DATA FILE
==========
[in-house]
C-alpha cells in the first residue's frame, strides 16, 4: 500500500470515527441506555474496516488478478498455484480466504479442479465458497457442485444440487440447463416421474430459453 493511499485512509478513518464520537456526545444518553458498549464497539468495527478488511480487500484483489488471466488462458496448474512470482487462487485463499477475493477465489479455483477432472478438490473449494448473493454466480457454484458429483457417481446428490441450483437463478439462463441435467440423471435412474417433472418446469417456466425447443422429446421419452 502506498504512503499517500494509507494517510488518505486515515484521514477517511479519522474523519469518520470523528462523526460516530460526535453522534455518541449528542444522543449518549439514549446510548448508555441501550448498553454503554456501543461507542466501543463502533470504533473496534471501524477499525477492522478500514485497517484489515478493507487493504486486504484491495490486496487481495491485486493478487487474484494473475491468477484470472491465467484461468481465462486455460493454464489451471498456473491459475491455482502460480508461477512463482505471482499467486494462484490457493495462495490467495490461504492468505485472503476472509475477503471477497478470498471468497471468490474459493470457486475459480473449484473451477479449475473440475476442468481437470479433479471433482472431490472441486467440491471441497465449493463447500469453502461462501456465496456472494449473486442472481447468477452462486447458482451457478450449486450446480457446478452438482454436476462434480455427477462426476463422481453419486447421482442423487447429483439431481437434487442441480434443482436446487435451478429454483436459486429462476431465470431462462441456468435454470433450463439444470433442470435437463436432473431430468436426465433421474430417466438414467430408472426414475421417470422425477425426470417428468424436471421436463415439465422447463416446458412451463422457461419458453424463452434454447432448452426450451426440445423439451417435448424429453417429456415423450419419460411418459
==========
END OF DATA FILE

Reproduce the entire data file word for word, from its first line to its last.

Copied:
[in-house]
C-alpha cells in the first residue's frame, strides 16, 4: 500500500470515527441506555474496516488478478498455484480466504479442479465458497457442485444440487440447463416421474430459453 493511499485512509478513518464520537456526545444518553458498549464497539468495527478488511480487500484483489488471466488462458496448474512470482487462487485463499477475493477465489479455483477432472478438490473449494448473493454466480457454484458429483457417481446428490441450483437463478439462463441435467440423471435412474417433472418446469417456466425447443422429446421419452 502506498504512503499517500494509507494517510488518505486515515484521514477517511479519522474523519469518520470523528462523526460516530460526535453522534455518541449528542444522543449518549439514549446510548448508555441501550448498553454503554456501543461507542466501543463502533470504533473496534471501524477499525477492522478500514485497517484489515478493507487493504486486504484491495490486496487481495491485486493478487487474484494473475491468477484470472491465467484461468481465462486455460493454464489451471498456473491459475491455482502460480508461477512463482505471482499467486494462484490457493495462495490467495490461504492468505485472503476472509475477503471477497478470498471468497471468490474459493470457486475459480473449484473451477479449475473440475476442468481437470479433479471433482472431490472441486467440491471441497465449493463447500469453502461462501456465496456472494449473486442472481447468477452462486447458482451457478450449486450446480457446478452438482454436476462434480455427477462426476463422481453419486447421482442423487447429483439431481437434487442441480434443482436446487435451478429454483436459486429462476431465470431462462441456468435454470433450463439444470433442470435437463436432473431430468436426465433421474430417466438414467430408472426414475421417470422425477425426470417428468424436471421436463415439465422447463416446458412451463422457461419458453424463452434454447432448452426450451426440445423439451417435448424429453417429456415423450419419460411418459